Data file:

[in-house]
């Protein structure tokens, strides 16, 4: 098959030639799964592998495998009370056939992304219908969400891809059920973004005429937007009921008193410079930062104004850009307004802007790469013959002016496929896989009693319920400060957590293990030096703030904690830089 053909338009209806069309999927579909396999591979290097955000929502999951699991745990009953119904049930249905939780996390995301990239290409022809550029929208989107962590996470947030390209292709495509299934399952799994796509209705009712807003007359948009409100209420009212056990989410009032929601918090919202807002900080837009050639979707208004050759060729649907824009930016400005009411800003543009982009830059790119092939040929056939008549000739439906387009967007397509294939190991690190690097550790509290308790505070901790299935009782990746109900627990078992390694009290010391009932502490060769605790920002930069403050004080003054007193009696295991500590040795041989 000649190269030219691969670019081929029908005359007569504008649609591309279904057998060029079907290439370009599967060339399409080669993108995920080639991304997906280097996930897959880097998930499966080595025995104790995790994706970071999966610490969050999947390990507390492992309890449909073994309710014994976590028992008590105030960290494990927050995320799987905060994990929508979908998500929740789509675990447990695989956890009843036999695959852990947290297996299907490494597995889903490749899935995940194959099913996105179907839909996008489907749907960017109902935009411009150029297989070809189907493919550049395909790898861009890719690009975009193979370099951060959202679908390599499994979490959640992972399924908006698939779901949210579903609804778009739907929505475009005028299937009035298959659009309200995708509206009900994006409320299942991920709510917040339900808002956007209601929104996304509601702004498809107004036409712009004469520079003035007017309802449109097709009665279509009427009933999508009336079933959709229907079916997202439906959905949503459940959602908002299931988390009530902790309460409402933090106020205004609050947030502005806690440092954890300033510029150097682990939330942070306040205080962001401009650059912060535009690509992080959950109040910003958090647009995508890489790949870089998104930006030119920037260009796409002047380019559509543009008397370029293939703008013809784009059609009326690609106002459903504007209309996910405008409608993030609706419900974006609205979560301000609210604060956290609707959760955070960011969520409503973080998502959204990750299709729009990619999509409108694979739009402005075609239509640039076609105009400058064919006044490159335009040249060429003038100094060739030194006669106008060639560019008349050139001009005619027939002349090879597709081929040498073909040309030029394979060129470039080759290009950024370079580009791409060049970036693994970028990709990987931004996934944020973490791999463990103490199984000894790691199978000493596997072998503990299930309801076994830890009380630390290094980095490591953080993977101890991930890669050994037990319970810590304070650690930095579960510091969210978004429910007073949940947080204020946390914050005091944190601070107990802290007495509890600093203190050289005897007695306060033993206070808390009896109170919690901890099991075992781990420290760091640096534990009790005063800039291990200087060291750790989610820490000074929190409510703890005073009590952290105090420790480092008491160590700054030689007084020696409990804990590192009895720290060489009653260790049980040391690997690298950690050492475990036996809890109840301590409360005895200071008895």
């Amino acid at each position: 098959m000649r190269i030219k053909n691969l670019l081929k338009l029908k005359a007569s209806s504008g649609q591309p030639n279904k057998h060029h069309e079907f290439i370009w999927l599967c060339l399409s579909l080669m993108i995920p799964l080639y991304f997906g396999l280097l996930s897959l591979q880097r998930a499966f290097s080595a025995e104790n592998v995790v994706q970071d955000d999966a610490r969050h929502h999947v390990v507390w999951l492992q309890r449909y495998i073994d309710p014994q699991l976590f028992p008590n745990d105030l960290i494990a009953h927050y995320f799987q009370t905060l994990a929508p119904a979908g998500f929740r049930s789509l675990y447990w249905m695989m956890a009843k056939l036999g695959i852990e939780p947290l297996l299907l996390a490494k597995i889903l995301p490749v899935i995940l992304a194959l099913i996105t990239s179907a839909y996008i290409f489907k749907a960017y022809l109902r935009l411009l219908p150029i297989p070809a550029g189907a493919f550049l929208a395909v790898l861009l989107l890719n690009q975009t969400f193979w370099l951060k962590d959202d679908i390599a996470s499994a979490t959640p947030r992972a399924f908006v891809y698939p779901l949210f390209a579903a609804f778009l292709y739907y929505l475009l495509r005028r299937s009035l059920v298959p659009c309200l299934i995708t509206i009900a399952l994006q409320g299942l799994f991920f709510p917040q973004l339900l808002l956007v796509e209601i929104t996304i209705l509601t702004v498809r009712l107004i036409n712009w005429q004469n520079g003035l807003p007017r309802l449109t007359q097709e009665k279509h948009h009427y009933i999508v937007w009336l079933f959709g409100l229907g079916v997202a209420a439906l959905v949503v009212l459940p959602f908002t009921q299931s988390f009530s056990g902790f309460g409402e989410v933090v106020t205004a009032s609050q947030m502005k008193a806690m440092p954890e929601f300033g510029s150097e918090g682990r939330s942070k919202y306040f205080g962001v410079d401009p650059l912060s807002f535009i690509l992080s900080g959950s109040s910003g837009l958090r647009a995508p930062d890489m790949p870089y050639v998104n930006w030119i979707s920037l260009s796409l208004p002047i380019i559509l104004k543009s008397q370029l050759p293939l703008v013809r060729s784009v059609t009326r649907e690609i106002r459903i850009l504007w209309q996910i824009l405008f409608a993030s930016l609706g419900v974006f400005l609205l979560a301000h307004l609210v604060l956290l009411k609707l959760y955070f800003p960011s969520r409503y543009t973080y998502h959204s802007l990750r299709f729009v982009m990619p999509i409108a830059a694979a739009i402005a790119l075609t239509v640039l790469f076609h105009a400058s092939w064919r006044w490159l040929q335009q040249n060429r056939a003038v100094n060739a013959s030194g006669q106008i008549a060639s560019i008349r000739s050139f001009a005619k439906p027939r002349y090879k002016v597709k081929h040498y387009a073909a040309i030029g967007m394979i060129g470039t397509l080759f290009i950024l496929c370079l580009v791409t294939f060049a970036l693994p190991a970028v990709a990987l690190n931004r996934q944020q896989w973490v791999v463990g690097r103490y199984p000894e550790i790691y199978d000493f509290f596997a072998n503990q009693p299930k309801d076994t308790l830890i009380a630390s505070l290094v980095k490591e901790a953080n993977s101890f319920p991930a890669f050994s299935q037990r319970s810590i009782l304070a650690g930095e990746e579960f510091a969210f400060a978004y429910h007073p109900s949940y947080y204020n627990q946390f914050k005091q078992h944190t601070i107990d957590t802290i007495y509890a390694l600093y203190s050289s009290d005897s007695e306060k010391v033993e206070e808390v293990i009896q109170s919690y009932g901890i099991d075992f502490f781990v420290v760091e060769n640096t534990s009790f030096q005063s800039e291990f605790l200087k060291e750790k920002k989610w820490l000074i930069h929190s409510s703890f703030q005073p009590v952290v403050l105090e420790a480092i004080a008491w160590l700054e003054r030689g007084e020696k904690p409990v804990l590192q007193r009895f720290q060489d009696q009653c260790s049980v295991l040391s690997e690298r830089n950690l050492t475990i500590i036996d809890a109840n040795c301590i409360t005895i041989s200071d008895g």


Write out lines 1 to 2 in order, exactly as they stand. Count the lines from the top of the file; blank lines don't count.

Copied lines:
[in-house]
């Protein structure tokens, strides 16, 4: 098959030639799964592998495998009370056939992304219908969400891809059920973004005429937007009921008193410079930062104004850009307004802007790469013959002016496929896989009693319920400060957590293990030096703030904690830089 053909338009209806069309999927579909396999591979290097955000929502999951699991745990009953119904049930249905939780996390995301990239290409022809550029929208989107962590996470947030390209292709495509299934399952799994796509209705009712807003007359948009409100209420009212056990989410009032929601918090919202807002900080837009050639979707208004050759060729649907824009930016400005009411800003543009982009830059790119092939040929056939008549000739439906387009967007397509294939190991690190690097550790509290308790505070901790299935009782990746109900627990078992390694009290010391009932502490060769605790920002930069403050004080003054007193009696295991500590040795041989 000649190269030219691969670019081929029908005359007569504008649609591309279904057998060029079907290439370009599967060339399409080669993108995920080639991304997906280097996930897959880097998930499966080595025995104790995790994706970071999966610490969050999947390990507390492992309890449909073994309710014994976590028992008590105030960290494990927050995320799987905060994990929508979908998500929740789509675990447990695989956890009843036999695959852990947290297996299907490494597995889903490749899935995940194959099913996105179907839909996008489907749907960017109902935009411009150029297989070809189907493919550049395909790898861009890719690009975009193979370099951060959202679908390599499994979490959640992972399924908006698939779901949210579903609804778009739907929505475009005028299937009035298959659009309200995708509206009900994006409320299942991920709510917040339900808002956007209601929104996304509601702004498809107004036409712009004469520079003035007017309802449109097709009665279509009427009933999508009336079933959709229907079916997202439906959905949503459940959602908002299931988390009530902790309460409402933090106020205004609050947030502005806690440092954890300033510029150097682990939330942070306040205080962001401009650059912060535009690509992080959950109040910003958090647009995508890489790949870089998104930006030119920037260009796409002047380019559509543009008397370029293939703008013809784009059609009326690609106002459903504007209309996910405008409608993030609706419900974006609205979560301000609210604060956290609707959760955070960011969520409503973080998502959204990750299709729009990619999509409108694979739009402005075609239509640039076609105009400058064919006044490159335009040249060429003038100094060739030194006669106008060639560019008349050139001009005619027939002349090879597709081929040498073909040309030029394979060129470039080759290009950024370079580009791409060049970036693994970028990709990987931004996934944020973490791999463990103490199984000894790691199978000493596997072998503990299930309801076994830890009380630390290094980095490591953080993977101890991930890669050994037990319970810590304070650690930095579960510091969210978004429910007073949940947080204020946390914050005091944190601070107990802290007495509890600093203190050289005897007695306060033993206070808390009896109170919690901890099991075992781990420290760091640096534990009790005063800039291990200087060291750790989610820490000074929190409510703890005073009590952290105090420790480092008491160590700054030689007084020696409990804990590192009895720290060489009653260790049980040391690997690298950690050492475990036996809890109840301590409360005895200071008895």